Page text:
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Empire CEO says grocer can win back loyalty of Safeway customers

Focusing only on price and straying from its overall value proposition was damaging to the brand, says Michael Medline

Safeway-sign

Supermarket owner Empire Co. has a lot of work to do before it can regain customer loyalty lost due to mistakes made after its purchase of Safeway Canada, its new chief executive said on Wednesday.

Focus groups suggested “we really did let them down” but there’s still loyalty to Safeway in the west that can be recaptured, Michael Medline told analysts. It was his first conference call since becoming the head of Canada’s second-largest grocery chain, which also owns Sobeys.

“You’ve got to be priced right, and that’s pretty basic. But, I think we strayed away about talking about our overall value proposition,” Medline said.

“Canadians should shop us for a variety of reasons . . . and we got focused on talking only about price.”

The former Canadian Tire executive said investors would likely only see incremental improvements in the company’s fiscal fourth quarter.

Empire reported a modest profit on Wednesday after recovering from a huge loss in last year’s third quarter, when its previous CEO oversaw a writedown involving its businesses in Western Canada.

Excluding the writedowns, however, Empire’s earnings in this year’s third quarter fell by 58% to $34.6 million. Its revenue fell by $137.4 million to $5.89 billion.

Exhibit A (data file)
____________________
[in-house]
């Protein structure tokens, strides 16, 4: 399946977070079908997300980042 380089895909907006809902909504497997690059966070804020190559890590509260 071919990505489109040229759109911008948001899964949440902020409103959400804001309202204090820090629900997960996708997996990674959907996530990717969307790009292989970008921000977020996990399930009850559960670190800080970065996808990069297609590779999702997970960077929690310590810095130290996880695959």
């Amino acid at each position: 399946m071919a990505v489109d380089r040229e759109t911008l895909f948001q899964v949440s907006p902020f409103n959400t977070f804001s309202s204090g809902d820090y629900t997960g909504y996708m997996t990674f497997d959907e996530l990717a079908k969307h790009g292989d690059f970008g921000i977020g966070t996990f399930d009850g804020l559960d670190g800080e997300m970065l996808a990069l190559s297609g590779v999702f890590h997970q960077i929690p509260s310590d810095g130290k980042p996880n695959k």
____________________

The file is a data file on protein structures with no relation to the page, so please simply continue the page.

Medline said company management had made progress on getting product pricing right and stabilizing the profit margins.

But, it needs to cut out costs further to improve margins and make the organization easier to manage, he said, without disclosing exactly how those goals would be achieved. He did, however, point to the company’s “highly regionalized” structure.

“I can tell you, every single day that goes by, I realize that the current regional structure we have is very, very difficult to get things done,” he said.

The conference call followed the first quarterly report issued by Empire since Medline became chief executive officer in January, just weeks before the end of the company’s fiscal third quarter.

Based in Stellarton, N.S., Empire had $30.5 million of net income for the 13 weeks ended Feb. 4.

A year earlier, Empire had a loss of $1.37 billion or $5.03 per share, mostly due to a writedown of the Safeway chain — which Sobeys purchased for $5.8 billion in cash in November 2013 to expand its presence in Western Canada.

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